Anti-COVID vaccine billboard in West Kelowna sowed doubt and fear, says regulator | iNFOnews | Thompson-Okanagan's News Source

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Anti-COVID vaccine billboard in West Kelowna sowed doubt and fear, says regulator

A photo of the West Kelowna billboard in November 2020.
Image Credit: Twitter/Hello Kelowna
February 25, 2021 - 11:32 AM

The Canadian advertising regulator has ruled a billboard in West Kelowna with the slogan, "COVID. Is the cure worse than the illness?" broke advertising laws by falsely suggesting the COVID-19 vaccine could be worse than contracting the disease itself.

In the Ad Standards decision, the regulator ruled the billboard by Vaccine Choice Canada broke advertising rules by being "misleading" by suggesting the COVID-19 vaccine was, or could be, worse than getting COVID-19, even though there was no evidence to support its claim.

The decision says the ad was "sowing this doubt (and) could contribute to vaccine hesitancy by playing upon fears rather than providing facts."

According to the decision, the billboard posed the question: "COVID. Is the cure worse than the illness?" Next to this message, was an image of a sign that read "Sorry, We’re Closed," with Vaccine Choice Canada's website address appearing in large letters at the bottom of the billboard.

Several complainants were received saying the ad was spreading dangerous information about COVID-19 safety measures, and posed a risk to public health by making statements that were not truthful. Complainants also accused the ad of spreading misinformation about the COVID-19 vaccine.

The Ad Standards board agreed.

In the recently published Ad Standards decision, the board ruled Vaccine Choice Canada's billboard broke advertising standards clauses in areas of "accuracy and clarity," "safety," as well as "superstitions and fears."

While the decision does not give a location where the billboard was erected one was spotted in West Kelowna last fall. While the decision does not give a date, the decision says the ad went up shortly before Health Canada authorized the first COVID-19 vaccine.

The Ad Standards board said that the billboard's message was open to several interpretations.

"The word 'cure' could be interpreted as referring to the measures taken to date to stop the spread of COVID-19 such as business closures, exemplified with the image of the 'Closed' sign next to the advertisement’s copy," the decision reads.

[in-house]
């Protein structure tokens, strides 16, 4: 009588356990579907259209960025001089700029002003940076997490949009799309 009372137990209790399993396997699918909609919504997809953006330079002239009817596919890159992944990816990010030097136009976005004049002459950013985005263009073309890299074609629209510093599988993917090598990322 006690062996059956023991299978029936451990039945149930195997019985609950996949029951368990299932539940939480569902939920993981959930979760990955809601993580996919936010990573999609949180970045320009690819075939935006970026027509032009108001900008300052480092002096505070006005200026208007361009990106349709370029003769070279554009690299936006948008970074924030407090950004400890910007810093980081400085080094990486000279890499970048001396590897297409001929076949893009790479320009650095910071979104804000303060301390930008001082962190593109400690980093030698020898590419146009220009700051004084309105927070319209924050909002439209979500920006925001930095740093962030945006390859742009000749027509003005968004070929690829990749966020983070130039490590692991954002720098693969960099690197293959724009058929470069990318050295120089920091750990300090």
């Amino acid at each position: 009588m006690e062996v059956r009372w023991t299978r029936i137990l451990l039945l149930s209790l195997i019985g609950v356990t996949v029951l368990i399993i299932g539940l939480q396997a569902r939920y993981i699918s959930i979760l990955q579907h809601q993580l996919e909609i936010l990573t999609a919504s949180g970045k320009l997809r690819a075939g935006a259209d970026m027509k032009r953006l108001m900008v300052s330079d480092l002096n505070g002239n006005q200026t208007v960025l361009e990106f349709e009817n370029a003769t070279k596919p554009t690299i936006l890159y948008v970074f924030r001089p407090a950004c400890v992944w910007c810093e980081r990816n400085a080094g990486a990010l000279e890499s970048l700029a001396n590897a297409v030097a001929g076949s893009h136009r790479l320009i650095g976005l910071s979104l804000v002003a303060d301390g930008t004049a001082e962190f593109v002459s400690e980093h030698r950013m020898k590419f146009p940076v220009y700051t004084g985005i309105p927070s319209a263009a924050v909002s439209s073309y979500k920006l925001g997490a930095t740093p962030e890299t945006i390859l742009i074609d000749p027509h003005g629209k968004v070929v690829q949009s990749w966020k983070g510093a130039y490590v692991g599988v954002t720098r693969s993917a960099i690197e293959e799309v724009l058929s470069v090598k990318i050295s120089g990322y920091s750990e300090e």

However, the majority of the board ruled the word "cure" was interpreted as referring to the COVID-19 vaccine because the words "VACCINE CHOICE" appeared prominently under the question, "COVID. Is the cure worse than the illness?"

Ad Standards ruled this gave the billboard an "ambiguous" meaning.

Vaccine Choice Canada argued its ad was supposed to invite public discourse to evaluate the effectiveness of the measures imposed in response to the pandemic. It further argued that discussions around the measures imposed by the pandemic were "systematically censored" and that billboards were one of the remaining public spaces to engage with the public.

The regulator said as an outdoor billboard is likely to be passed quickly the ad gave the "general impression" that the ad suggested the COVID-19 vaccine was worse than contracting the disease itself.

"(Ad Standards) had no evidence before it to support the position that the vaccine was, or could be, worse than contracting COVID-19 as a general proposition. As such, the advertisement was found to be misleading,” the decision reads.

The decision says this breaks Ad Standards rules on accuracy and clarity.

The regulator also found the billboard broke ad standards rules surrounding safety and superstitions and fears.

“Taken in the context of a global pandemic and the possibility that 'cure' could mean vaccine, sowing this doubt could contribute to vaccine hesitancy by playing upon fears rather than providing facts," the decision says.

The decision goes onto to say that its decision was not unanimous and that a minority of the Ad Standards board found that the general impression created by the billboard was that it incited discussion about the economic impact of business closures.

The Ad Standards decision does not say if any penalty was issued, or whether the billboard was still up or had to be removed.


To contact a reporter for this story, email Ben Bulmer or call (250) 309-5230 or email the editor. You can also submit photos, videos or news tips to the newsroom and be entered to win a monthly prize draw.

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